Our President Ambassador Donald Bliss (retired) introduced the speakers, Ms. Nerissa Cook from the Bureau of International Organization Affairs in the US State Department and Mr. George Papagiannis from UNESCO, after giving a brief recap of the past year as well as a preview of exciting upcoming events.

To illustrate the importance of collective action in establishing the Post-2015 Development Agenda, Ms. Cook echoed Truman’s address in 1945 to the UN Conference, affirming that we must all take responsibility to be “the Architect of a Better World.” Ms. Cook expressed that, despite challenges like the Syrian War, diminishing crop yield, and water security that currently face development, there are opportunities to take development to transformative levels. She emphasized various venues in particular that will affect the outcome of development, including the rise of violent extremism, poverty among youth, the internet, climate change and international finance. Ms. Cook advocated the establishment of an ambitious, actionable framework that will be evidence-based and data driven in order to capitalize on the opportunities as well as address the challenges posed by these venues. She also stressed the importance of resources mobilization and transparency in the process if the framework is to be achieved in the next 15 years, and suggested that the US would work toward a more manageable set of goals and priorities. During Q&A, Mr. Robert Berg of UNA-NCA's Advisory Council responded to Ms. Cook’s latter concern on the vastness of the current goals as written by suggesting that much of the technicalities of the SDGs might be worked out after the SDGs begin to be implemented, much as they did with the original Millennium Development Goals, and that the broadness of the SDGs now should not prevent US support.


Mr. George Papagiannis agreed that steps taken now will be the ones that shape the world in the next 20 years.  He argued for the important role that the US and UNESCO will play in that process, emphasizing the value of reestablishing US presence in UNESCO and addressing challenges such a process currently faces.  He argued that US involvement is vital in the discussion of issues like cultural heritage and education, issues that UNESCO addresses globally, and that lack of US presence in addressing these issues sends an unnerving message to the world. In order to address the current political challenge in bringing the US back into UNESCO, Mr. Papagiannis stressed the need to make the organization relevant on the local level for Americans.  He particularly suggested that the economic impact that the World Heritage Program has on local communities serves as a way to connect many Americans to the global organization. Mr. Papagiannis shared examples of jobs created in Illinois when Cahokia Mounds State Historic Site was initiated as a World Heritage site; it's inclusion in the program increased visitors by 10 times what they had been prior to inclusion. In essence, world heritage can transform the US community through jobs creation and a healthy, sustainable economy. UNESCO also oversees projects that improve water management systems, another tangible benefit to the US as water insecurity increases, especially in California's San Joaquin Valley. Mr. Papagiannis contended that UNESCO’s goals undoubtedly concur with the basic principles of the US.  Both Ms. Cook and Mr. Papagiannis expressed support for a broad waiver from Congress that would allow US involvement with UN agencies when determined by the executive to be of national interest and security for the US, with UNESCO as the primary UN agency needing US support at this time.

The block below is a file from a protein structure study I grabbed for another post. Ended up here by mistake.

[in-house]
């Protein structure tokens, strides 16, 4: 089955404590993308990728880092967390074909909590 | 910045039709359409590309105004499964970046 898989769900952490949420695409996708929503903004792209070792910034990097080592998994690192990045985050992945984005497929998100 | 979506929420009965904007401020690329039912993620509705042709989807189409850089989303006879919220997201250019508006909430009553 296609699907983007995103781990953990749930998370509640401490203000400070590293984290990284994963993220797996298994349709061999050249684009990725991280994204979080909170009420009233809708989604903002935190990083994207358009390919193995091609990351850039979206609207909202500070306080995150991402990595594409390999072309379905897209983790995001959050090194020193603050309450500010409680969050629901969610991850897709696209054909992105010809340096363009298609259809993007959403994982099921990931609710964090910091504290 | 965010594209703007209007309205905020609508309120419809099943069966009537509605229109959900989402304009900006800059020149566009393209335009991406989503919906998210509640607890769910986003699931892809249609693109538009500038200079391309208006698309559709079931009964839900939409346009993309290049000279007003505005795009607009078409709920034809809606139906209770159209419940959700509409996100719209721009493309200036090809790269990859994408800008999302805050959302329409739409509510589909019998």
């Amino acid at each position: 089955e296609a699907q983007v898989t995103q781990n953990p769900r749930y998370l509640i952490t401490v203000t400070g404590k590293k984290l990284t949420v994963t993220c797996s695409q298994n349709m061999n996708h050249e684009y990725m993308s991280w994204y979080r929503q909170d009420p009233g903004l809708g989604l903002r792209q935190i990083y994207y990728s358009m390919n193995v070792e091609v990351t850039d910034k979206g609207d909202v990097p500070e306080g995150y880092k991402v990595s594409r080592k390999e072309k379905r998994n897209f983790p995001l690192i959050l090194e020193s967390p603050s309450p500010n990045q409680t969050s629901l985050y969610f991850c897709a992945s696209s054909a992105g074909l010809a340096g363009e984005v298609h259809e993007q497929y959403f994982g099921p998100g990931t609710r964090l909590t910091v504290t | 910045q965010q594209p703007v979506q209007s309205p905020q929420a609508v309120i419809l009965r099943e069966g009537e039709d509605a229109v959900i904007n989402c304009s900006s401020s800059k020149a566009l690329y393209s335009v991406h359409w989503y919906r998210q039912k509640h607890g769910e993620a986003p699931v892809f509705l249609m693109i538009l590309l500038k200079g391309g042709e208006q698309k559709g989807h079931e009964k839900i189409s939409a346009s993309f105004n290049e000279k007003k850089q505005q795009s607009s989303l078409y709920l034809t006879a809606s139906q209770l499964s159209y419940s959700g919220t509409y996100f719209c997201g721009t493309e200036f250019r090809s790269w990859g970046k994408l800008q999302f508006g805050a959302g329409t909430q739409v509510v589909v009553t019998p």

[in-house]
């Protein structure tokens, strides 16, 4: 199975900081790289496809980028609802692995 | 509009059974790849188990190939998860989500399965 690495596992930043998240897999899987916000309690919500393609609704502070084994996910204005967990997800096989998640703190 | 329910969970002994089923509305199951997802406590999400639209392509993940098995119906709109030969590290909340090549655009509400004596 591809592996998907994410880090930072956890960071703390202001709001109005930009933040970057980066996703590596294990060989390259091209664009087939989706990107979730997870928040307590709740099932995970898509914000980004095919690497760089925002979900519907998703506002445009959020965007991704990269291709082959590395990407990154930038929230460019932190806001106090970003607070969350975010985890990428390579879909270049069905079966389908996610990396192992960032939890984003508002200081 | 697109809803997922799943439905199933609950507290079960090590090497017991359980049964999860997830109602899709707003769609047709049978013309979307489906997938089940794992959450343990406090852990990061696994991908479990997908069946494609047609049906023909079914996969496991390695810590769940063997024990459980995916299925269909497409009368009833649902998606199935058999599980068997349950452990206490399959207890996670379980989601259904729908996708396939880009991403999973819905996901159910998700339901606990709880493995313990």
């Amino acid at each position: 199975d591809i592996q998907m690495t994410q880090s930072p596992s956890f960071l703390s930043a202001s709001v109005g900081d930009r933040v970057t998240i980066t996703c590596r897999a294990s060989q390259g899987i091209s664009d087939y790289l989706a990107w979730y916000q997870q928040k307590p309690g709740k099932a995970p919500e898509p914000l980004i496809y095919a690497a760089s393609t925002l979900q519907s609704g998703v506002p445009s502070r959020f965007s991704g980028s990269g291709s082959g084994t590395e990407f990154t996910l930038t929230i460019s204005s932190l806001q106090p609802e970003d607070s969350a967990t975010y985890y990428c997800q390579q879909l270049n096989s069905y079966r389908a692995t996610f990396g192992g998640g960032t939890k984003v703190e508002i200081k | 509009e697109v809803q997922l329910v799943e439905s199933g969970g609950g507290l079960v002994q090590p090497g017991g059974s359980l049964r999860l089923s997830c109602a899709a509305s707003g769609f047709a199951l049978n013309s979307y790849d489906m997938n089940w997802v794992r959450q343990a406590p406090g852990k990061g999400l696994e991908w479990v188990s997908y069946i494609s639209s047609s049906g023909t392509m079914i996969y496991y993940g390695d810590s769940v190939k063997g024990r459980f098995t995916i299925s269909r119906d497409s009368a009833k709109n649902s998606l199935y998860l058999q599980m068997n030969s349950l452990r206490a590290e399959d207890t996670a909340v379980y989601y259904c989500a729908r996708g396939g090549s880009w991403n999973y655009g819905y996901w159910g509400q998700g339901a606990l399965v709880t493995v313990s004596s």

To paraphrase Mr. Papgiannis, we fear that, 20 years from now, we may not recognize the world we see if the US is not involved in shaping that world now through participation with the international communities in the various UN agencies. The dialogue was especially important for the leaders of UNA-NCA, validating our mission of educating members in the DMV region on critical issues faced by the UN and the need for greater US leadership on these issues.   We are sincerely grateful to our donors and leaders who help to make this mission possible, and to the Honorable Esther Coopersmith for hosting such an inspiring event.


01 April 2015

UNA Welcomes New Under-Secretary for Communications and Public Information

UNA leaders and UN agency representatives gathered on March 26 to welcome newly appointed Under Secretary for Communications and Public Information, Christina Gallach of Spain.

Ms. Gallach reviewed the goals for her department and stressed the importance of strengthening collaborations among the UN family and improving communications for a better understanding of the work the UN and its agencies around the word.  

The program ended with a farewell for UNDP Washington Representative, Will Davis, who will be leaving the UN after 10 years of service. 


26 March 2015

GCDC Brackets for a Cause is Underway as the Tournament Progresses to the Sweet 16.

We've been having a blast so far! Are your top picks still in it?

Thanks again to all who donated to GCDC Brackets for a Cause! The tournament's top 16 teams are about to face off, and so far UNA-NCA's very own Ashlee Ryan is leading the bracket pool. Keep up with our bracket pool's standings for the final rounds by following GCDC on Facebook and Twitter